Himnei Rachmana Le-av - The Nature and Potency of a Father's Testimony

  • Rav Reuven Taragin
Introduction - the scope of 'Himnei'
 
            The mishna (Kiddushin 64a) says that we believe a father who testifies that his daughter is either married or divorced.  The gemara (63b) quotes an argument regarding the testimony's potency.  Rav Asi maintains that the father's claim can be the basis for as monumental a decision as giving her capital punishment (e.g. by stoning for having had an incestuous relationship).  Rav, however, counters that "ki himnei rachmana le-av - le-isura, le-ktala lo himneih"- although the testimony is deemed reliable enough to prohibit the daughter's marriage to another, we cannot mete out punishment based on it alone.
 
            At first glance Rav's opinion seems to be correct.  The Torah asserts "lo yakum eid echad be-ish le-khol avon u-lekhol chatat... (Devarim 19:15)" - punishment can only be meted out on the basis of the testimony of two witnesses.  Even if the father is believed as a witness, we should still require a second one in order to execute someone.
 
            Rav Asi can justify administering punishment on the basis of the father's testimony by challenging one of the two assumptions we have thus far made: a) that all punishment necessitates two witnesses, b) that the father's testimony is not considered to be like that of two witnesses.
 
I) The Evidence Required to Administer Punishment
 
A) Evidence Regarding Background Information
 
            Rav's first assumption was that punishment needed to be grounded in the testimony of two witnesses. Rav Asi might distinguish between testimony concerning the actual committing of the crime, and the background evidence essential in order to establish the criminal nature of the action committed.  Only our verification of a pre-existing marriage can allow us to brand the later relationship adulterous and punish the defendant as an adulterer.
 
            The aforementioned pasuk demands that knowledge of the criminal action come from two witnesses.  What about the necessary background information?  The gemara (80a) asserts that "malkin al ha-chazakot; soklin ve-sorfin al ha-chazakot" - one can be lashed or killed on the basis of a chazaka (assumed status).  The gemara gives, as an example, the case of a woman who arrived in Yerushalayim with a child assumed to be her son.  After having raised the boy, the woman had relations with him.  On the basis of the community's justified assumption that the boy was her son, the two were stoned.  (Based on this gemara, the Tosafot Rid (63b s.v. "Ve-rav") limits Rav's position to cases in which the father's claim has not yet created a chazaka).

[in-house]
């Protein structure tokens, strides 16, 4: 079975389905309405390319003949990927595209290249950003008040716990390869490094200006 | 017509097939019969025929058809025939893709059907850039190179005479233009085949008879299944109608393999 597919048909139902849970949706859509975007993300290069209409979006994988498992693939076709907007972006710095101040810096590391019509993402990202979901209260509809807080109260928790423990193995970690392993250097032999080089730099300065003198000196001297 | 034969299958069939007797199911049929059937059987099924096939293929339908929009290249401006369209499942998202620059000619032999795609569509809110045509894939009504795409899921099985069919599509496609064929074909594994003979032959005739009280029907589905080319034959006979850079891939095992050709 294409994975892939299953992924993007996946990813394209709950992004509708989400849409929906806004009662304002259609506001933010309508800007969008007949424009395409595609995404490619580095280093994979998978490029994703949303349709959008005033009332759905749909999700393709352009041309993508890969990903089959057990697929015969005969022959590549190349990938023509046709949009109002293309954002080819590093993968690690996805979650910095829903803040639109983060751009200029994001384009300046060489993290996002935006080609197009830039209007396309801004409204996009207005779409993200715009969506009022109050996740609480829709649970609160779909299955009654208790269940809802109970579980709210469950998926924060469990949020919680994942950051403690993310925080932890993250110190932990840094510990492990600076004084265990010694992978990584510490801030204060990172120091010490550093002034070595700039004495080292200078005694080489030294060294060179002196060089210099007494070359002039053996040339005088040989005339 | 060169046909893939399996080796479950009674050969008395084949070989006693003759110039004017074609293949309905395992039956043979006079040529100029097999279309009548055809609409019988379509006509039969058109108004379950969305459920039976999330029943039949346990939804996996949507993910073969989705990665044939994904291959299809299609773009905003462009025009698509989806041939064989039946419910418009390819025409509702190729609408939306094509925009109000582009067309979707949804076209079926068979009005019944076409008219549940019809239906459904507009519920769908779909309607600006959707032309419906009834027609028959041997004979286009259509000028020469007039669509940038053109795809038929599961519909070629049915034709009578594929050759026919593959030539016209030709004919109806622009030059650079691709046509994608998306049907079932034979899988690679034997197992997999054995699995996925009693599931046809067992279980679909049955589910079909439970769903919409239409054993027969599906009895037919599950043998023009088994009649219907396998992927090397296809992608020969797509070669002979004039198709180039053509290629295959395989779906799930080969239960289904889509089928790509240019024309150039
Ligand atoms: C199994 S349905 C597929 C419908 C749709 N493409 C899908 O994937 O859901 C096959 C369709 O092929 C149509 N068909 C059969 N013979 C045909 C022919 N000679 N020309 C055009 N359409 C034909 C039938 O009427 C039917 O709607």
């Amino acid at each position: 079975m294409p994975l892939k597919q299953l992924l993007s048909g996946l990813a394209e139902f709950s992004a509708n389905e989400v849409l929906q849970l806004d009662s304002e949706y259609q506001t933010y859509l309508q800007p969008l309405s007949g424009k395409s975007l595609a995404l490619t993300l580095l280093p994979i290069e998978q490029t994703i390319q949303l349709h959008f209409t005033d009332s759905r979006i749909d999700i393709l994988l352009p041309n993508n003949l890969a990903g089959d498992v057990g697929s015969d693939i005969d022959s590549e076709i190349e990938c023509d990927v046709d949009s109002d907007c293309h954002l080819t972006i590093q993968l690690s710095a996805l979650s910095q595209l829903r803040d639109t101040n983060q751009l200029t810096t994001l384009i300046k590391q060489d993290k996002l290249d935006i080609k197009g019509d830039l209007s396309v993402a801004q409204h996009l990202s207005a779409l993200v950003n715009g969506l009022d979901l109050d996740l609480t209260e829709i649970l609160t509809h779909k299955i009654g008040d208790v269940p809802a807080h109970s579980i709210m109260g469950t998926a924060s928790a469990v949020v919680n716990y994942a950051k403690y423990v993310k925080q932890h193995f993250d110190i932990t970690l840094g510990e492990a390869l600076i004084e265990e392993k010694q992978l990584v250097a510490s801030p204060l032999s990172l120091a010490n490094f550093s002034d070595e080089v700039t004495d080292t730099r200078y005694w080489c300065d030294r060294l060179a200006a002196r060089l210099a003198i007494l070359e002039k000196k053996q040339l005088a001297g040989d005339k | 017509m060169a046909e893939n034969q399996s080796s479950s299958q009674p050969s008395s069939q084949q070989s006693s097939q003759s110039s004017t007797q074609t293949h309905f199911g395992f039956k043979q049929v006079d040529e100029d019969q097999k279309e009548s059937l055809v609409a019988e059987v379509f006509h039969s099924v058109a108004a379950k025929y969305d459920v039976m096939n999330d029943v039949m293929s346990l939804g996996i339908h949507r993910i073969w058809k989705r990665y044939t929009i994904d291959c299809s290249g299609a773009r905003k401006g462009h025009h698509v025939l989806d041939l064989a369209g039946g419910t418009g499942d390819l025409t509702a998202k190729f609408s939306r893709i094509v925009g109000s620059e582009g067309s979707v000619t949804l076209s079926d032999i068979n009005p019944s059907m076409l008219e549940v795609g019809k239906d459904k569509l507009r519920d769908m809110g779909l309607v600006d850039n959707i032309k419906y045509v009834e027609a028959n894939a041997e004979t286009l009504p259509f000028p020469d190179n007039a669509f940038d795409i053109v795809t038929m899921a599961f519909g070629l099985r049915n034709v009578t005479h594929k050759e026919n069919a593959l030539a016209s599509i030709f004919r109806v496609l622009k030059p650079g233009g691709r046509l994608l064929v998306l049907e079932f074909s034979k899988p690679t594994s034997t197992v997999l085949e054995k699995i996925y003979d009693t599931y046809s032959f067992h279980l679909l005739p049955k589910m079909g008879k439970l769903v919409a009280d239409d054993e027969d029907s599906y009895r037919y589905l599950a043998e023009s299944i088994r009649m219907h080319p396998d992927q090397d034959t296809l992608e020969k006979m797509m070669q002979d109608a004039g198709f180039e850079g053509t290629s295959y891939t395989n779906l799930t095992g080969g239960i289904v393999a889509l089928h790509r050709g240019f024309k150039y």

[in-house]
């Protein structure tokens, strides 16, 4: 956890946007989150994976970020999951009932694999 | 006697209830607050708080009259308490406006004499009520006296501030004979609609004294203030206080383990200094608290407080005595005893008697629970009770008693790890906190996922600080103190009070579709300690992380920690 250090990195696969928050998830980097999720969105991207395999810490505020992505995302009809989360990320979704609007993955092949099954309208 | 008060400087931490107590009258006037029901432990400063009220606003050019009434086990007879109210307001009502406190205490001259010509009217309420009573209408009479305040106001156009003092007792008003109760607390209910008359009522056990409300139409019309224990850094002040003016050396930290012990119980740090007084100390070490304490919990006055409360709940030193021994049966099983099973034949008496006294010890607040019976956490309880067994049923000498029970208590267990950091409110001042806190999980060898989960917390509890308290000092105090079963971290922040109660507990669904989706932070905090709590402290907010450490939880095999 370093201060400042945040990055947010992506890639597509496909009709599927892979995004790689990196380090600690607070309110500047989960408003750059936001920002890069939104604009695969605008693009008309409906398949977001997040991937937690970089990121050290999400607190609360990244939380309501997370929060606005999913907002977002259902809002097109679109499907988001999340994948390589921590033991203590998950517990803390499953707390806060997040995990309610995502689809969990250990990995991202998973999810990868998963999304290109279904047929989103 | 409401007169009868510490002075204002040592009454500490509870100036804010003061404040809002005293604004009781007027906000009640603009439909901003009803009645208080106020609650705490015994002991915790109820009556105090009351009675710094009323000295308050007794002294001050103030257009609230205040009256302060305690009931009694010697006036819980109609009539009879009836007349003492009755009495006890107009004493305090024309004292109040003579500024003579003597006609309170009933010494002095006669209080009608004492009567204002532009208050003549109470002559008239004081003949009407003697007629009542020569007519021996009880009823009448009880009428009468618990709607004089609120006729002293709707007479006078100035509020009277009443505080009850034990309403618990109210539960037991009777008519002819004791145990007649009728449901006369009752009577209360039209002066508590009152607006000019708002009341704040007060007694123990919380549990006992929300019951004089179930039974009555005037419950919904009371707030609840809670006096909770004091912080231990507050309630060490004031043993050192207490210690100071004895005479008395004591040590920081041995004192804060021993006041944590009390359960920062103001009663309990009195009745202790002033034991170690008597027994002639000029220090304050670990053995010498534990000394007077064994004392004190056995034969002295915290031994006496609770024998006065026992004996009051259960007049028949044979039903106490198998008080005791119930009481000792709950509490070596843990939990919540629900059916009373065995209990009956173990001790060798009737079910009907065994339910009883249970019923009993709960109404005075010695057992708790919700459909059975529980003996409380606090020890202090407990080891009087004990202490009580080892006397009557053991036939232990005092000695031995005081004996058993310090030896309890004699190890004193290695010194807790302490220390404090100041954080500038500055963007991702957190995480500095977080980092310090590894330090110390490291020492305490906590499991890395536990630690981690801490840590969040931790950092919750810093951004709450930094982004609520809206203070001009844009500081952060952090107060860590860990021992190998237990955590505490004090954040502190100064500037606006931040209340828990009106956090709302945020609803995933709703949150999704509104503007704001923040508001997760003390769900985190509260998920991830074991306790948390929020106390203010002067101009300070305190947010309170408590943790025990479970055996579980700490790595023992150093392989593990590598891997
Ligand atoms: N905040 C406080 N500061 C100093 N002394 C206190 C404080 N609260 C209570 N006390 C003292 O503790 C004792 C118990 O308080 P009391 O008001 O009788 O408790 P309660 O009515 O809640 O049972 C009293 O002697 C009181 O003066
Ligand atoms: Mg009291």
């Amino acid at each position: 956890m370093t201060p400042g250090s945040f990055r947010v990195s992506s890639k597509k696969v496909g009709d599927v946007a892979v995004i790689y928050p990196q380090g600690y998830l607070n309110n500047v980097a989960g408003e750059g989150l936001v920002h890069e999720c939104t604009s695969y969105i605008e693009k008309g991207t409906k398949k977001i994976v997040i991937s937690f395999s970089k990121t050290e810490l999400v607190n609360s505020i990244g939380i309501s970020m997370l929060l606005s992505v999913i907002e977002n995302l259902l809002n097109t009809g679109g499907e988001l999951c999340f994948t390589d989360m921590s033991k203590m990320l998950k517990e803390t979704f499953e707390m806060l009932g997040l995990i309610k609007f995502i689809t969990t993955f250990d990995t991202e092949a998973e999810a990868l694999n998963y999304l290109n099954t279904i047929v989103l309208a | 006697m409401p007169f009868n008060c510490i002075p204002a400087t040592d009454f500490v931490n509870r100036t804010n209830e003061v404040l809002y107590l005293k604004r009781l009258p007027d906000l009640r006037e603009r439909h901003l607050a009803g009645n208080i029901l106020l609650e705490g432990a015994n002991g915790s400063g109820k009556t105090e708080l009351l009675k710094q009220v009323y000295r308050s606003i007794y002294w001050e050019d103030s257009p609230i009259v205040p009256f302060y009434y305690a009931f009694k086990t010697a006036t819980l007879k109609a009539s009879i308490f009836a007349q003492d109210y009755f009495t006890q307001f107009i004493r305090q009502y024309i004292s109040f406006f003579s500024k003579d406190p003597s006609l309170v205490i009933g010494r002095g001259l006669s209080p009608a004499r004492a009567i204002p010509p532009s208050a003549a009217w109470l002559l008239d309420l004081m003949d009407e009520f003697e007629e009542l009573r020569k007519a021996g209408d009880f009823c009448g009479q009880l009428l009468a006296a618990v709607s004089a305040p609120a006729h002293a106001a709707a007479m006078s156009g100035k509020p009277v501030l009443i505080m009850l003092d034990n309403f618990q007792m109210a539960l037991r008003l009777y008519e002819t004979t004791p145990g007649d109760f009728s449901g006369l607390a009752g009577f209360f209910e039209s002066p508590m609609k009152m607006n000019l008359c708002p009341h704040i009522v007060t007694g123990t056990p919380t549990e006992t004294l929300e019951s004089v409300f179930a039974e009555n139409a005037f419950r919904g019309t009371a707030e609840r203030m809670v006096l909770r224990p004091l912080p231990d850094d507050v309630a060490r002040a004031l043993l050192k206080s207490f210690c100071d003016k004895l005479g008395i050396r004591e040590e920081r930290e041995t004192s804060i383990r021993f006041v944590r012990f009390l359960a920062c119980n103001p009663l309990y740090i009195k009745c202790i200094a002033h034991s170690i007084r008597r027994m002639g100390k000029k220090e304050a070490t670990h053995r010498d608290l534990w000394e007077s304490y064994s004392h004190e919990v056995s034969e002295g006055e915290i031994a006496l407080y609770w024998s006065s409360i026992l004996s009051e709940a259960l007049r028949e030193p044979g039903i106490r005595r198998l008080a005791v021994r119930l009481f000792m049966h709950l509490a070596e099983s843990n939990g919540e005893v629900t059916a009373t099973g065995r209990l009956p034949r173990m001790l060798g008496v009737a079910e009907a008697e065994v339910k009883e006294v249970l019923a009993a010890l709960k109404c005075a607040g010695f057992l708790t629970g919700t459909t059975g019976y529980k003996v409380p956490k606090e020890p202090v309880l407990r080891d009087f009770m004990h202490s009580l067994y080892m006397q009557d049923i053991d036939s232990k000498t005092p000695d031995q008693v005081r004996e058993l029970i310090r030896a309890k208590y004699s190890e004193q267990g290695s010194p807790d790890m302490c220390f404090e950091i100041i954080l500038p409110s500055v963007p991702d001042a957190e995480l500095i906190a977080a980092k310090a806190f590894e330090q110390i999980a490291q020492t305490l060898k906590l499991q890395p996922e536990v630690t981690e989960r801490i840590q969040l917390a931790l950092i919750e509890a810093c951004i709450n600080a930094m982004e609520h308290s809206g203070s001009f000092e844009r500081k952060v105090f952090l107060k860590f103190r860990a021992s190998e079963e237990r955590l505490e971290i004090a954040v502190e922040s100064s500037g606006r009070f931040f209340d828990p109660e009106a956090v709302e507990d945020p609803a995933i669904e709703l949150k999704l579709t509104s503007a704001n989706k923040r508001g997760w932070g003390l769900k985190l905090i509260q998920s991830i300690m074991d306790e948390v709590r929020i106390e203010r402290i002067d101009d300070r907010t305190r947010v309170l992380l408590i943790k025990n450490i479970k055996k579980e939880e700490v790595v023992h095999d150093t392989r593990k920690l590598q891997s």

The Yerushalmi (Nazir 8:1) as well claims that background information can be supplied by one witness.  For example, one is liable for having eaten a piece of meat previously declared unkosher by one witness.  Rav Asi might see our case as analogous to that of the Yerushalmi - we rely on the father's pronouncement of the daughter's marriage just as we rely on one witness' disclosure of the meat's status.
 
B) The Uniqueness of our Case
 
            At this point, we must consider why Rav rejects this argument.  One possibility is that Rav disagrees with the basic distinction between testimony concerning the committing of the crime and that relating to background information.  Although this claim is possible, the Pnei Yehoshua points out that the Rambam clearly did not understand him in this way.  While, on the one hand, the Rambam quotes Rav's position (Hilkhot Issurei Bi'a 1:23), he also quotes the gemara regarding chazaka and the Yerushalmi's application to one witness (Hilkhot Sanhedrin 16:6).  Obviously the Rambam felt that Rav accepted the general distinction, but felt that it was inapplicable to our case.
 
1) No Chazaka is Established